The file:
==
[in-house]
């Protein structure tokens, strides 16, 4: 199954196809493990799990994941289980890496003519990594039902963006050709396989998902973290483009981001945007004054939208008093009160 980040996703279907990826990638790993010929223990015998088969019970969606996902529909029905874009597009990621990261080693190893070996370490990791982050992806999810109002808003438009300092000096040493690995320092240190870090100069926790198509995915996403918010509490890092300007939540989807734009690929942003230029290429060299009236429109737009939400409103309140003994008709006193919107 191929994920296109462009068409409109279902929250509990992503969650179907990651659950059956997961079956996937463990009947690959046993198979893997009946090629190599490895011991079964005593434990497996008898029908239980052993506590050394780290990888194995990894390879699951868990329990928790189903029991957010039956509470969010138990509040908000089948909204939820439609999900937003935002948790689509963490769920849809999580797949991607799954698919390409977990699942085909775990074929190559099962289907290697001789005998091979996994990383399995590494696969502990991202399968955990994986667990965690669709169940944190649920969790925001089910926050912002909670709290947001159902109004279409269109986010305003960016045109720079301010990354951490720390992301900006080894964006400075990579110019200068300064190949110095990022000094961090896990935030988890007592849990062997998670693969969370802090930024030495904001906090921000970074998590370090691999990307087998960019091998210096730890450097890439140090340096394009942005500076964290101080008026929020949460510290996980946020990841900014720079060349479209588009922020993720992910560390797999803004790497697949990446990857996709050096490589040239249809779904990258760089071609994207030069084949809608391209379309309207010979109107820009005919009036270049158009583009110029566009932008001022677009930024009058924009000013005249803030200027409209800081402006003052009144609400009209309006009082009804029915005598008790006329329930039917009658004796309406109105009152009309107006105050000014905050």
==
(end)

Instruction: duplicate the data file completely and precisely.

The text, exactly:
[in-house]
């Protein structure tokens, strides 16, 4: 199954196809493990799990994941289980890496003519990594039902963006050709396989998902973290483009981001945007004054939208008093009160 980040996703279907990826990638790993010929223990015998088969019970969606996902529909029905874009597009990621990261080693190893070996370490990791982050992806999810109002808003438009300092000096040493690995320092240190870090100069926790198509995915996403918010509490890092300007939540989807734009690929942003230029290429060299009236429109737009939400409103309140003994008709006193919107 191929994920296109462009068409409109279902929250509990992503969650179907990651659950059956997961079956996937463990009947690959046993198979893997009946090629190599490895011991079964005593434990497996008898029908239980052993506590050394780290990888194995990894390879699951868990329990928790189903029991957010039956509470969010138990509040908000089948909204939820439609999900937003935002948790689509963490769920849809999580797949991607799954698919390409977990699942085909775990074929190559099962289907290697001789005998091979996994990383399995590494696969502990991202399968955990994986667990965690669709169940944190649920969790925001089910926050912002909670709290947001159902109004279409269109986010305003960016045109720079301010990354951490720390992301900006080894964006400075990579110019200068300064190949110095990022000094961090896990935030988890007592849990062997998670693969969370802090930024030495904001906090921000970074998590370090691999990307087998960019091998210096730890450097890439140090340096394009942005500076964290101080008026929020949460510290996980946020990841900014720079060349479209588009922020993720992910560390797999803004790497697949990446990857996709050096490589040239249809779904990258760089071609994207030069084949809608391209379309309207010979109107820009005919009036270049158009583009110029566009932008001022677009930024009058924009000013005249803030200027409209800081402006003052009144609400009209309006009082009804029915005598008790006329329930039917009658004796309406109105009152009309107006105050000014905050």